National Academies Press: OpenBook

Issues in Risk Assessment (1993)

Chapter: Uncertainties Identified In the Case Studies

« Previous: General Discussion: Models and Risk Assessment
Suggested Citation:"Uncertainties Identified In the Case Studies." National Research Council. 1993. Issues in Risk Assessment. Washington, DC: The National Academies Press. doi: 10.17226/2078.
  • Models are perceived as being too difficult to use and requiring too many data;

  • Risk managers do not understand the models and have little faith in their results;

  • The models are too difficult for risk assessors to use routinely;

  • Models sometimes lack credibility with decision-makers, because of lack of validation or conflicting results from alternative models.

The group agreed on four possible steps to increase the use of models in ecological risk assessment:

  • Development of a collaborative approach to risk assessment that includes both managers and modelers (risk assessment should be regarded as a process, not a discrete event);

  • Development of models with easier-to-use front ends or expert systems to ease risk assessors into the routine use of models;

  • Development of databases in tandem with models and risk assessments to provide means of validation and evaluation;

  • Encouragement of quantification of uncertainty through the use of Monte Carlo methods and multiple models that incorporate alternative process formulations.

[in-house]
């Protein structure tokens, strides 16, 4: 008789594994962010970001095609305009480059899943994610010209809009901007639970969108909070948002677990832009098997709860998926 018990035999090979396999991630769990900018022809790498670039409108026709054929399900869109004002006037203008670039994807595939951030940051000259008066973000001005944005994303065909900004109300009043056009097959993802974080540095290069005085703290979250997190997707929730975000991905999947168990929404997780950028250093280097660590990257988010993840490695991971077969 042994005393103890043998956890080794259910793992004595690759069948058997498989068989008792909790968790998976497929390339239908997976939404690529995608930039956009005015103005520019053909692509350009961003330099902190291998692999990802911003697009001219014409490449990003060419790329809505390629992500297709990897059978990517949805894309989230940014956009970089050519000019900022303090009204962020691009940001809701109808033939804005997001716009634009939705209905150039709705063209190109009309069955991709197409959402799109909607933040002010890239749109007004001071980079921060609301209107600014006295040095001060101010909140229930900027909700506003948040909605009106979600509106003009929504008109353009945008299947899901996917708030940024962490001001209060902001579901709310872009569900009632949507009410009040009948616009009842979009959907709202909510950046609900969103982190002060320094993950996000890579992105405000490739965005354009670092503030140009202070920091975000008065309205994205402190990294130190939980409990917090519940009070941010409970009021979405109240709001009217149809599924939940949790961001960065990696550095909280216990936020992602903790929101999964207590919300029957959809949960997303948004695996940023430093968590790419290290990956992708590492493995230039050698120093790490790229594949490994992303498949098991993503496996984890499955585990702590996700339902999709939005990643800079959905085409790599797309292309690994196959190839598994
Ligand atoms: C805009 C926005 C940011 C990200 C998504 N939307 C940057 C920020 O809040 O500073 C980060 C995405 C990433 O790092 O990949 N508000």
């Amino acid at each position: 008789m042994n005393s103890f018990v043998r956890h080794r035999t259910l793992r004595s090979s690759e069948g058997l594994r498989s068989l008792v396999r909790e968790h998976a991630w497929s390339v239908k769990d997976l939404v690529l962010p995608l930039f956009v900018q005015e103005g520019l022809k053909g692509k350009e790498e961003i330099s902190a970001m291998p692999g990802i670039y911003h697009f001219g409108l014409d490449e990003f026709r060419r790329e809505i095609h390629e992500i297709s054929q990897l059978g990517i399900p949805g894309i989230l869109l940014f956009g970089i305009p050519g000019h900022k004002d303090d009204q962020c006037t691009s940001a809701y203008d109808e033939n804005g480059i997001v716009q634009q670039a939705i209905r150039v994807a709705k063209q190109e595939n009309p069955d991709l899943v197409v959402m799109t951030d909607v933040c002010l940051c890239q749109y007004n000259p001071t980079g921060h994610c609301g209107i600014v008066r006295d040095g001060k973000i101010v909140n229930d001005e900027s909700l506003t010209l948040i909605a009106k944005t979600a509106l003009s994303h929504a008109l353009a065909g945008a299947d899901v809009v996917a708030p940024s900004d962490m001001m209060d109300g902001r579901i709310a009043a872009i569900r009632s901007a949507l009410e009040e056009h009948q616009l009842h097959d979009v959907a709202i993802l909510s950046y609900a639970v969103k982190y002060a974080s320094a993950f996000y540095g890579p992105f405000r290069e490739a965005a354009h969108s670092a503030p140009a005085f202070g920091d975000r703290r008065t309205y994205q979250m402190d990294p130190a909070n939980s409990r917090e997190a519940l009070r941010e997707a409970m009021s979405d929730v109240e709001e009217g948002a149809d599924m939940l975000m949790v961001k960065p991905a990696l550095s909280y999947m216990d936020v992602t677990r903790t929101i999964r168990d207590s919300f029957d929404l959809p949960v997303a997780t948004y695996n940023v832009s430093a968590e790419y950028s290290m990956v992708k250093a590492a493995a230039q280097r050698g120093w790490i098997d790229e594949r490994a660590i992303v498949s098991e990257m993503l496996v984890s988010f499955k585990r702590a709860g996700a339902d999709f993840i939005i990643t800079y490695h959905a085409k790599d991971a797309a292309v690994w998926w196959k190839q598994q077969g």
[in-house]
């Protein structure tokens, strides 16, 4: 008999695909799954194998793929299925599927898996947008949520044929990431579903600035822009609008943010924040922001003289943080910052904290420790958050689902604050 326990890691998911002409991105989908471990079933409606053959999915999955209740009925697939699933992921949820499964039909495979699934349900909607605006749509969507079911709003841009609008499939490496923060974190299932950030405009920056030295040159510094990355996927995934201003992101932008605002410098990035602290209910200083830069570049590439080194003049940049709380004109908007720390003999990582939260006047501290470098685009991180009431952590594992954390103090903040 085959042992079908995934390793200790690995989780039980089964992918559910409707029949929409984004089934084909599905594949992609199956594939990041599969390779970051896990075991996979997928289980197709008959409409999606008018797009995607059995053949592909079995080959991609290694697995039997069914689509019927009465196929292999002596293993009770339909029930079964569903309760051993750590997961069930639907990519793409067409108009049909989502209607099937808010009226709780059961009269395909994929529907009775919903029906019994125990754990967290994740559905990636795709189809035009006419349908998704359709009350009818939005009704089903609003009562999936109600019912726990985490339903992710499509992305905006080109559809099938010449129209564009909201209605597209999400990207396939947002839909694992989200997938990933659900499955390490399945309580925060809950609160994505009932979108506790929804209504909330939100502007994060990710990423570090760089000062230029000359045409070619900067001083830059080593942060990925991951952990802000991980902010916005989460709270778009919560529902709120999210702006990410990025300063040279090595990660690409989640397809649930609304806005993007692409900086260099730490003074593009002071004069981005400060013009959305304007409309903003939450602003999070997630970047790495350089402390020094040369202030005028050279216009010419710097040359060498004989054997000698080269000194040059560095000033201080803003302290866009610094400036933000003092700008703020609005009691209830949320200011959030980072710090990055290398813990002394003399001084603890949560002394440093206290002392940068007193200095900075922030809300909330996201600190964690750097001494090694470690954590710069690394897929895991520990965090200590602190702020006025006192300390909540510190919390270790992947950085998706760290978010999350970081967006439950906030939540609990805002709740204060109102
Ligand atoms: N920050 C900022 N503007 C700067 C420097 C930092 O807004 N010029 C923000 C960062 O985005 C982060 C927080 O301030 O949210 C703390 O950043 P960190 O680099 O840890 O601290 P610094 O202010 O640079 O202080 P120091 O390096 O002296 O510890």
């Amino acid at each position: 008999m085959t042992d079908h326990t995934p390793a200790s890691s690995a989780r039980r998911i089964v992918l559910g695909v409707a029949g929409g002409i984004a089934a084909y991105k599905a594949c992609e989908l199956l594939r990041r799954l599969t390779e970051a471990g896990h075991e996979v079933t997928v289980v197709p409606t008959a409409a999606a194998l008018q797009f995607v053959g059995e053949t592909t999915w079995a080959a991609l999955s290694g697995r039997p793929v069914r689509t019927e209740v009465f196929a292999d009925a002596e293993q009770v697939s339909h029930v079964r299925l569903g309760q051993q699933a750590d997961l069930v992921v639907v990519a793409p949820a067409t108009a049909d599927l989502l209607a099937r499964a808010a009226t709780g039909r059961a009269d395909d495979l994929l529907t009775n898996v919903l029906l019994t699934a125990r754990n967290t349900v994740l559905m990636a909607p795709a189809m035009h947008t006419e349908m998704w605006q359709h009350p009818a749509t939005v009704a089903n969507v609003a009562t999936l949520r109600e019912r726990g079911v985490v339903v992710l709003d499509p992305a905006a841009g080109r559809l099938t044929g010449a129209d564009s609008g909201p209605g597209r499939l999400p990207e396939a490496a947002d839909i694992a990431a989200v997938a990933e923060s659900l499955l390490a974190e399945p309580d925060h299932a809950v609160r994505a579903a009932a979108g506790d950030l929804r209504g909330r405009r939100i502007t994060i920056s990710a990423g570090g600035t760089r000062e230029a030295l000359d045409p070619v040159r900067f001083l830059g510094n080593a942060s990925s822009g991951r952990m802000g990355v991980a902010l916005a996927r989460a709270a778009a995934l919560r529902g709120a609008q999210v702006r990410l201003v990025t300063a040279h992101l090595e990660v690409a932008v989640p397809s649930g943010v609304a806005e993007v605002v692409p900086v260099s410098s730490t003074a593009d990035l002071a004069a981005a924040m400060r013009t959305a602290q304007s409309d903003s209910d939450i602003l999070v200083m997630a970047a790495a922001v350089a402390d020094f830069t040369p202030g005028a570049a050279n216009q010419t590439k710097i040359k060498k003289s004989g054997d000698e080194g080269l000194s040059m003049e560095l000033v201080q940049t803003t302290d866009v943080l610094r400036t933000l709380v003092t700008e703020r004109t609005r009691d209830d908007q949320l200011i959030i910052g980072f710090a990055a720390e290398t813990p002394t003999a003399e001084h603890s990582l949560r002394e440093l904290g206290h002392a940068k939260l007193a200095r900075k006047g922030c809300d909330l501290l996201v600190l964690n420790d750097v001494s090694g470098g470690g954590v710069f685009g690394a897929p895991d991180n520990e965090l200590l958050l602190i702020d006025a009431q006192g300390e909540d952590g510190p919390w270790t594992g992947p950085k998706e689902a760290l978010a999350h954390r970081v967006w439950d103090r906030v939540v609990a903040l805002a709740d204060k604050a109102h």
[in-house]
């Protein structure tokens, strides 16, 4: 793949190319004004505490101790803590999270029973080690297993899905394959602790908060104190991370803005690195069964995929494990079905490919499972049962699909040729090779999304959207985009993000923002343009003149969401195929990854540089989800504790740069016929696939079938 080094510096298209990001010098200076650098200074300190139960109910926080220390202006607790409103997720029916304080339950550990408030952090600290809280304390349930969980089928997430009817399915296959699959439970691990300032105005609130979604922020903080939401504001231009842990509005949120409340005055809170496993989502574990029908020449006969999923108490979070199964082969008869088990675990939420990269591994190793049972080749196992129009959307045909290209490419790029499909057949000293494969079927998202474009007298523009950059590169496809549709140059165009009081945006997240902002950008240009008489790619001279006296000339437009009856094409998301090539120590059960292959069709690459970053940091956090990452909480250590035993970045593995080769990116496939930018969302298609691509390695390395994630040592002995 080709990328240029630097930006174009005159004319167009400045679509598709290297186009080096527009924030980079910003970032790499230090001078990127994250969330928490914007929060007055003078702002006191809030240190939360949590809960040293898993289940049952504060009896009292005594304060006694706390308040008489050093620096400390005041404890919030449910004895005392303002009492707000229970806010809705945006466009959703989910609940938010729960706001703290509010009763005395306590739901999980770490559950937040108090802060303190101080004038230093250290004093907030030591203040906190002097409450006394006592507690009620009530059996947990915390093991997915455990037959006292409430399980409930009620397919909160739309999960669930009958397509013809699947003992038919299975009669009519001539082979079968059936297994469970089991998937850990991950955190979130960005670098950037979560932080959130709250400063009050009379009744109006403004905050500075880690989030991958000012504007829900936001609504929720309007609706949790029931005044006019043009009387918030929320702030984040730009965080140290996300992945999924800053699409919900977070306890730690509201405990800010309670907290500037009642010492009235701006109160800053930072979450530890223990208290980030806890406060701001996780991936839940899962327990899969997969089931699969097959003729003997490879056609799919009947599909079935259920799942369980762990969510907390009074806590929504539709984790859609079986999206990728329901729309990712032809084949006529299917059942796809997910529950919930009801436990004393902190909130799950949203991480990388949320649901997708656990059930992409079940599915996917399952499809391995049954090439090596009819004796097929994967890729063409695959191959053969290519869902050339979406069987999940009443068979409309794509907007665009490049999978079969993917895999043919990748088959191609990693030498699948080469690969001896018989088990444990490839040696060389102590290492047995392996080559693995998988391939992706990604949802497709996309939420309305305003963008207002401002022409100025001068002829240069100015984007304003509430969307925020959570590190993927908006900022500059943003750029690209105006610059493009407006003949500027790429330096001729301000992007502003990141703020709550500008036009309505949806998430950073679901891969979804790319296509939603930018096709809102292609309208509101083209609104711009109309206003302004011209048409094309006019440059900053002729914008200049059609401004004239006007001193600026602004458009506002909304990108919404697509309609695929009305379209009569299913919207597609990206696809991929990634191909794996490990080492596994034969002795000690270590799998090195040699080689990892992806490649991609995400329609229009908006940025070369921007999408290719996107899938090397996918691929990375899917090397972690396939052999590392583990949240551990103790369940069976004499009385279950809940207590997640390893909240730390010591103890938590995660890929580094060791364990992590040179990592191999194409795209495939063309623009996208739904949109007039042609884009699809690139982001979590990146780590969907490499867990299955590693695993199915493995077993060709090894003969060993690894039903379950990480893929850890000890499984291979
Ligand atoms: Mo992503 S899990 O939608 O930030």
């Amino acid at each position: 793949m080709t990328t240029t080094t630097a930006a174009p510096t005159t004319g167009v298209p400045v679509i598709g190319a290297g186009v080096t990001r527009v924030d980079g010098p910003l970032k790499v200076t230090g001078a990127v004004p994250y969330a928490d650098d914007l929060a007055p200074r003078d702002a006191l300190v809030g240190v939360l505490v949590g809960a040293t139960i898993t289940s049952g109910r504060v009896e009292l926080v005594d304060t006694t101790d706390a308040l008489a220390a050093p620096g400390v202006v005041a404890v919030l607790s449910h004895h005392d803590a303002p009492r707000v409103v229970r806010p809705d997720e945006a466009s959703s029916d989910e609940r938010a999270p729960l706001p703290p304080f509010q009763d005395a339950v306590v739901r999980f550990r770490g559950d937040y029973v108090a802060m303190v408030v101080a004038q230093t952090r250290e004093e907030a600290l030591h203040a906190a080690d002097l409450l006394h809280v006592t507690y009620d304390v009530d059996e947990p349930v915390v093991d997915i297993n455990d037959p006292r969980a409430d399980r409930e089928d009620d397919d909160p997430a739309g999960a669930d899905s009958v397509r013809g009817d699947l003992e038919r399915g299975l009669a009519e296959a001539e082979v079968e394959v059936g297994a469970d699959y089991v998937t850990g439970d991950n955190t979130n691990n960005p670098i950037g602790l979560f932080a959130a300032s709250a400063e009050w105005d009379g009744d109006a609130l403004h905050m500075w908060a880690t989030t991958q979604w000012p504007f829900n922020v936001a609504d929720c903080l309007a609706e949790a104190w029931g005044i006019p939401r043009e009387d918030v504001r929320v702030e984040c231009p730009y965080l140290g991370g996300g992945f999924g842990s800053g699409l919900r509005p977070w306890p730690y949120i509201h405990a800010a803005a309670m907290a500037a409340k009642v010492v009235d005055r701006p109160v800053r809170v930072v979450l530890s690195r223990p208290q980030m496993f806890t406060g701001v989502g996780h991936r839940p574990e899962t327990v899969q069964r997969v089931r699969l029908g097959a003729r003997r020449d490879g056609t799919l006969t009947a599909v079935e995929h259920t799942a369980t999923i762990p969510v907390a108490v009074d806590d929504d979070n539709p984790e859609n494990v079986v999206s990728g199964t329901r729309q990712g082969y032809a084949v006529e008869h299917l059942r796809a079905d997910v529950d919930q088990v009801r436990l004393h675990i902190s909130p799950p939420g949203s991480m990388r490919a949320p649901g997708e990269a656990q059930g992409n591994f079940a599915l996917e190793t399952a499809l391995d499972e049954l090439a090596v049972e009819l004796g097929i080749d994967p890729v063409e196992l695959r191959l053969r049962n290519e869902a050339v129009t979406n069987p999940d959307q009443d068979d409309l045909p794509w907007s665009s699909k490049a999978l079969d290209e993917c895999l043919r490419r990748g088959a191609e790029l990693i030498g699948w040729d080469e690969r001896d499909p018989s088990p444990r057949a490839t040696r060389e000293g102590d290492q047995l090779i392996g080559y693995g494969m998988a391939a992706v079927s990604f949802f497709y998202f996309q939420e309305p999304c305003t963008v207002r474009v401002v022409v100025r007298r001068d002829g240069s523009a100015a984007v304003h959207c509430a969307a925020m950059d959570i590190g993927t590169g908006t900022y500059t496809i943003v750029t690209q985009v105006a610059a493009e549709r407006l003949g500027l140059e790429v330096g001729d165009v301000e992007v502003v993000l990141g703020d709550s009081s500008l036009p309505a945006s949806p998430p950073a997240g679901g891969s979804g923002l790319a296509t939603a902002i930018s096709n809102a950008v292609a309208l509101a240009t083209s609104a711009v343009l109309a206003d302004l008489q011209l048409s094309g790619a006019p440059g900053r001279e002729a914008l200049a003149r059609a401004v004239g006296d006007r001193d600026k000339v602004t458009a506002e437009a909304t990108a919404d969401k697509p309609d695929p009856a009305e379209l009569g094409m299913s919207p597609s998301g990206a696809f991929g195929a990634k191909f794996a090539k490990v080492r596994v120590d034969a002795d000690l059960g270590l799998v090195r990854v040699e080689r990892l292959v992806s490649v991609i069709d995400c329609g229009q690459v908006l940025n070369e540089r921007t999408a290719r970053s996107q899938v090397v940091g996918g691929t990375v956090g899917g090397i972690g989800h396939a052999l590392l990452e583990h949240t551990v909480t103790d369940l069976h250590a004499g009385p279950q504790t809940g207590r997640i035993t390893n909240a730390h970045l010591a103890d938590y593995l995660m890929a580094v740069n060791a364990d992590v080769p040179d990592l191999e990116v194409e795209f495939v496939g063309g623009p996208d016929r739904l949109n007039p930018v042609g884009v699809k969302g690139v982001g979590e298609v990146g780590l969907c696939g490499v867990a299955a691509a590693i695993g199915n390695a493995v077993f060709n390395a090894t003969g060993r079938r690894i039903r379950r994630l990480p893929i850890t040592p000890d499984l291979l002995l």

R. Kimerle and E. P. Smith

Evaluation of uncertainty is a critical component of all risk assessments. Sources of uncertainty include limitations in knowledge, limitations in the use of models to approximate the physical world, and limitations in the parameters that are estimated and used in models to predict risk.

Uncertainties Identified In the Case Studies

The discussion group identified three general categories of uncertainty common to all six case studies:

Suggested Citation:"Uncertainties Identified In the Case Studies." National Research Council. 1993. Issues in Risk Assessment. Washington, DC: The National Academies Press. doi: 10.17226/2078.
Page 327
Next: Implications of Uncertainty for Ecological Risk Assessment »
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The scientific basis, inference assumptions, regulatory uses, and research needs in risk assessment are considered in this two-part volume.

The first part, Use of Maximum Tolerated Dose in Animal Bioassays for Carcinogenicity, focuses on whether the maximum tolerated dose should continue to be used in carcinogenesis bioassays. The committee considers several options for modifying current bioassay procedures.

The second part, Two-Stage Models of Carcinogenesis, stems from efforts to identify improved means of cancer risk assessment that have resulted in the development of a mathematical dose-response model based on a paradigm for the biologic phenomena thought to be associated with carcinogenesis.

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